This article relies largely or entirely on a single source. (April 2015)
Petrova Gora ("Peter's Mountain") is a mountain range in central Kordun.
|Elevation||512 m (1,680 ft)|
In the past this mountain was called Gvozd, which means forests . After the great battle, called the Battle of Gvozd, between the Hungarian army on one side and the Croatian Army on the other side, Croatian king Petar Svačić was killed on this mountain. The mountain was then renamed Petrova Gora, after king Petar.
It is an old geological formation, which means that it is relatively rich in water and especially in forest vegetation. This also implies a certain mountaineering restraint because it lacks broad visibility, but there is also a large identification of reliefs[clarification needed] with numerous significant reefs and deep ravines enriched with numerous streams. It composed of Paleozoic and Mesozoic rocks.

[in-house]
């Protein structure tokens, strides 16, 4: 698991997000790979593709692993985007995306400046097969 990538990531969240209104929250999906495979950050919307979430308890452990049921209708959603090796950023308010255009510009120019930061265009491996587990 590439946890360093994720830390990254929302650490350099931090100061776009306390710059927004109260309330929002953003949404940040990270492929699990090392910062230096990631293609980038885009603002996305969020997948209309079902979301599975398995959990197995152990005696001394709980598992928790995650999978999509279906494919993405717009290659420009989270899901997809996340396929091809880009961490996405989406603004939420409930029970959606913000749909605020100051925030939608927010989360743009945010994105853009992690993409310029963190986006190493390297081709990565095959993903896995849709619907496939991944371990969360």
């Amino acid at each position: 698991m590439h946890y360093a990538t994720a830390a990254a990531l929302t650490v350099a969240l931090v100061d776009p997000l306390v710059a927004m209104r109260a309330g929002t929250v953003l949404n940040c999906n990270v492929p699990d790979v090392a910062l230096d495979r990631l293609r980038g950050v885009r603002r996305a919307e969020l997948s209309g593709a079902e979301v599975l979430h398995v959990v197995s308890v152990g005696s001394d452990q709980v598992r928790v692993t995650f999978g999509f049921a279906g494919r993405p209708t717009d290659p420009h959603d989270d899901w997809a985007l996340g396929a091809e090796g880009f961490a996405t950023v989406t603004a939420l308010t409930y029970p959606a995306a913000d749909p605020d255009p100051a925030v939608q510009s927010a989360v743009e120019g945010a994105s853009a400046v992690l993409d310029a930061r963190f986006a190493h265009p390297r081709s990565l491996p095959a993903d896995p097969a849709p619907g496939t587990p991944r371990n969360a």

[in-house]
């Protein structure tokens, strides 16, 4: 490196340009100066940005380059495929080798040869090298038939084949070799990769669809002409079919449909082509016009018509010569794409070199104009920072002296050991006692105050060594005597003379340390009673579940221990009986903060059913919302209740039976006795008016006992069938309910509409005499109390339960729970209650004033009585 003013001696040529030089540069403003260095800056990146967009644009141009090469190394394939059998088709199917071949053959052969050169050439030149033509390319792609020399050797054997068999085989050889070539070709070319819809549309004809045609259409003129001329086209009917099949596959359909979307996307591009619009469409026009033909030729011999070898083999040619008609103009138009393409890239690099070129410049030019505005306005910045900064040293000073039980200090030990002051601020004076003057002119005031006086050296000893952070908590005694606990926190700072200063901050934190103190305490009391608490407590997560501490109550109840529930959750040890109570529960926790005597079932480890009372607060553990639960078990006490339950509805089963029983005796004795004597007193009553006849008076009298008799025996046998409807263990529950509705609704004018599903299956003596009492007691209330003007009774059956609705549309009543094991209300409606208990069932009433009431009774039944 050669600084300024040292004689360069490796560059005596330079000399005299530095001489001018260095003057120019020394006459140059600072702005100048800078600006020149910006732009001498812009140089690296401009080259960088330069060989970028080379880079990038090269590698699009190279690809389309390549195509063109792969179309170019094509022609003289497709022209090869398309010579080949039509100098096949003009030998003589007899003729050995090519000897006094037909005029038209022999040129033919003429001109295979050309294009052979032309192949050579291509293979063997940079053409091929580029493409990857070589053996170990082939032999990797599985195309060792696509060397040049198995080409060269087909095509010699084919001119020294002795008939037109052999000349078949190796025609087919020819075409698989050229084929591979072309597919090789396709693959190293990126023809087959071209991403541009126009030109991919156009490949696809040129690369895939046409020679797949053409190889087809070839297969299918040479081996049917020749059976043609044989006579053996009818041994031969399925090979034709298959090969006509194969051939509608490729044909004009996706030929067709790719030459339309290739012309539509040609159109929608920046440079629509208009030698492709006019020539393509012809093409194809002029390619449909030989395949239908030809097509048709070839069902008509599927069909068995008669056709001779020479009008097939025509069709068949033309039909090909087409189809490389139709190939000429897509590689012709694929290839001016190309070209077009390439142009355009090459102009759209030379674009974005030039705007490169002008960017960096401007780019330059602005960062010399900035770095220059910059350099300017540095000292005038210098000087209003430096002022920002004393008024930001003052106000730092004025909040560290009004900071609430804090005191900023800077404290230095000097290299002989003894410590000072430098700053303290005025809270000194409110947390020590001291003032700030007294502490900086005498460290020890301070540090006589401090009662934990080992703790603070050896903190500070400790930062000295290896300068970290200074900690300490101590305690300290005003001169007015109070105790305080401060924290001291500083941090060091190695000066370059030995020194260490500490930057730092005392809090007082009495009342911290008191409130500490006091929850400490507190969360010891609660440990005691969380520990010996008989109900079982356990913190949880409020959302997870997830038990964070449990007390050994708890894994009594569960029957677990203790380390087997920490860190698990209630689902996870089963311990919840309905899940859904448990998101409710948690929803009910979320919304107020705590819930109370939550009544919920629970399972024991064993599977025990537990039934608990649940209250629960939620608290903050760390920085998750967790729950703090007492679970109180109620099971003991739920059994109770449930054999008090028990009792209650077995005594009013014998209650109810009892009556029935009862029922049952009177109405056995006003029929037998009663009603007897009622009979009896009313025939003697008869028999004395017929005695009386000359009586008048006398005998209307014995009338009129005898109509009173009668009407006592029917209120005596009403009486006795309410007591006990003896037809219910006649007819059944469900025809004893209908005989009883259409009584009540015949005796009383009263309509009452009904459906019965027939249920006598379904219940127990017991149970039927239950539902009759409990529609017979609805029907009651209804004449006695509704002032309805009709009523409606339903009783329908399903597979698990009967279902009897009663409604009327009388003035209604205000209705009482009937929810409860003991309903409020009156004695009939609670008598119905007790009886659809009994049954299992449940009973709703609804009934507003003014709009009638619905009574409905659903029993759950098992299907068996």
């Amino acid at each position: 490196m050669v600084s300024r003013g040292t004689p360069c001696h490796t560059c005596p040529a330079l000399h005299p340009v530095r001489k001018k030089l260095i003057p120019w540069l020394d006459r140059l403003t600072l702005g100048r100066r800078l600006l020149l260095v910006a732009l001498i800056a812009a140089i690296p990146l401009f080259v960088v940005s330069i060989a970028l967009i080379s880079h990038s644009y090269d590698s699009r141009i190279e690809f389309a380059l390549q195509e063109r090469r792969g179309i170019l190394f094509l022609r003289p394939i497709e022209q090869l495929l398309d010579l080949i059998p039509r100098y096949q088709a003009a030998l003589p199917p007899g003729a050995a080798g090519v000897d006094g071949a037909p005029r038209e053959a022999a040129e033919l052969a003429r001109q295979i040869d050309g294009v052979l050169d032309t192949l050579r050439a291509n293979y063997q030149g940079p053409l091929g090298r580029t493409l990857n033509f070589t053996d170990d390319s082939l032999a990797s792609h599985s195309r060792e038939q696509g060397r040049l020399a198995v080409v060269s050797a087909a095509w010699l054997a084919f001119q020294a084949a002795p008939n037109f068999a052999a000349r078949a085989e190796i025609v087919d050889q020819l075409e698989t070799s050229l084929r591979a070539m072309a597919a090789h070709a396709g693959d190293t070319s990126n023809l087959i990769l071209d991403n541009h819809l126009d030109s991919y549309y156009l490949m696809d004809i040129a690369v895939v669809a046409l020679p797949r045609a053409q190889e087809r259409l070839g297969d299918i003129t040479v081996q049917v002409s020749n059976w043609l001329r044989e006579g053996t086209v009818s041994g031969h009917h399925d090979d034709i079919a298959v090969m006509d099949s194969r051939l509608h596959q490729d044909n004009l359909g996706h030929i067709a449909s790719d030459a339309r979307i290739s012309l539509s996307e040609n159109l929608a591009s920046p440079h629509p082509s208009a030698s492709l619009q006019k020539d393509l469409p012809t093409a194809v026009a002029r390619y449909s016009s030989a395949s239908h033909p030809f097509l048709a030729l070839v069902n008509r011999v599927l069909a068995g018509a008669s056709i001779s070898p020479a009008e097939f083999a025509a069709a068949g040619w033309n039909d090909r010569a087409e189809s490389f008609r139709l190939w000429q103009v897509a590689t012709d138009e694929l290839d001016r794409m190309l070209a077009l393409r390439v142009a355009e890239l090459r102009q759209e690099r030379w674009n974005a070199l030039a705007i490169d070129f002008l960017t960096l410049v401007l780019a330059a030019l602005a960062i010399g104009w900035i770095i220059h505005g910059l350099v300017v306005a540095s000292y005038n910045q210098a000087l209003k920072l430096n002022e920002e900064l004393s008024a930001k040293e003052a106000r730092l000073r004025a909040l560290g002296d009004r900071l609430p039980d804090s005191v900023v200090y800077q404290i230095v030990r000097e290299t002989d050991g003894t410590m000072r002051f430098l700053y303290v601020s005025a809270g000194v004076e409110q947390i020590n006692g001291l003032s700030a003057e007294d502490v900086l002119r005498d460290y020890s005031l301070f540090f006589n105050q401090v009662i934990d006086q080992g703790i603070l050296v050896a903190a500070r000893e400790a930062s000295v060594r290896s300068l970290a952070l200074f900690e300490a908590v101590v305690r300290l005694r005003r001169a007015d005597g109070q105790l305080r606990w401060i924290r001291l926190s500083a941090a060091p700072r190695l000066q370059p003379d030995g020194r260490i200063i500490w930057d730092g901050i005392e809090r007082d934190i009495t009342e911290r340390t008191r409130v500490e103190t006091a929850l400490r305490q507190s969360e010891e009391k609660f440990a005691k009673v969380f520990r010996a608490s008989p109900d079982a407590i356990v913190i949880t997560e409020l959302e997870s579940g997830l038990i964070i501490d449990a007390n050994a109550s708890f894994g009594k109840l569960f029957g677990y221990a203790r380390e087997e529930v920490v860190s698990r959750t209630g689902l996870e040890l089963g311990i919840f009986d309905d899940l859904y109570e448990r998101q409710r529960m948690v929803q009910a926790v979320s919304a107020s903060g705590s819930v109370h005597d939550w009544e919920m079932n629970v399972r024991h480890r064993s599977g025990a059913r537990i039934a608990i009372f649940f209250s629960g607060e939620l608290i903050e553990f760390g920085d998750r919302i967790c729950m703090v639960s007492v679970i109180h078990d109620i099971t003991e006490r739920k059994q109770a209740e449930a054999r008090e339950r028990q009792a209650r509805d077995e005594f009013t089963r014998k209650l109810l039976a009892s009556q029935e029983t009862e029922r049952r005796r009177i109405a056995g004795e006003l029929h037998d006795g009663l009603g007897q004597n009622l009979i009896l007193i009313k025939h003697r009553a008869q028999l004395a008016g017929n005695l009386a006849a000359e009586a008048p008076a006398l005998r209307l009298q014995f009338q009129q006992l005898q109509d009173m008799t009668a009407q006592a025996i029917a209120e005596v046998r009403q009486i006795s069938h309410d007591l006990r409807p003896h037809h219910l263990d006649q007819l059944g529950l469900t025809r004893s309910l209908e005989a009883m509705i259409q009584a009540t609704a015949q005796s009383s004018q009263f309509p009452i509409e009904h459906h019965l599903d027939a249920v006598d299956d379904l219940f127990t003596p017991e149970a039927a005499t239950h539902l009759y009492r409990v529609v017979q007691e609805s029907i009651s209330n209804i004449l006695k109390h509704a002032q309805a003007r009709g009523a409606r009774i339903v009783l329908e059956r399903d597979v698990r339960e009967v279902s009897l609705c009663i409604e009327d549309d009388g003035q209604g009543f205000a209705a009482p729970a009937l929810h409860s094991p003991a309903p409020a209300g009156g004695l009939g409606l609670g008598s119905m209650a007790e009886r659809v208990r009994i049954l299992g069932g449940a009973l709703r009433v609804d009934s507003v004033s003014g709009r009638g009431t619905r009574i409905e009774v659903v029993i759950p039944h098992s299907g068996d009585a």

The 37 meter high memorial to Mali Petrovac and the abandoned communications tower at Magarčevac, which could easily become a hiking pyramid, provide an excellent view of the immediate surroundings, but also to a good part of central Croatia, Gorski Kotar, and Slovenia, and especially Northwest Bosnia.
The idea of building a monument on Mali Petrovac was encouraged even after the end of World War II, and on May 6, 1946, the foundation stone was laid. Construction began only after 34 years, in mid 1980, according to the original plans of the Croatian sculptor Vojin Bakić. The monument opened on October 4, 1981. The monument is a masterpiece of monumental commemorative sculpture of its time and highlights the role of Petrova Gora in the antifascist struggle in this region.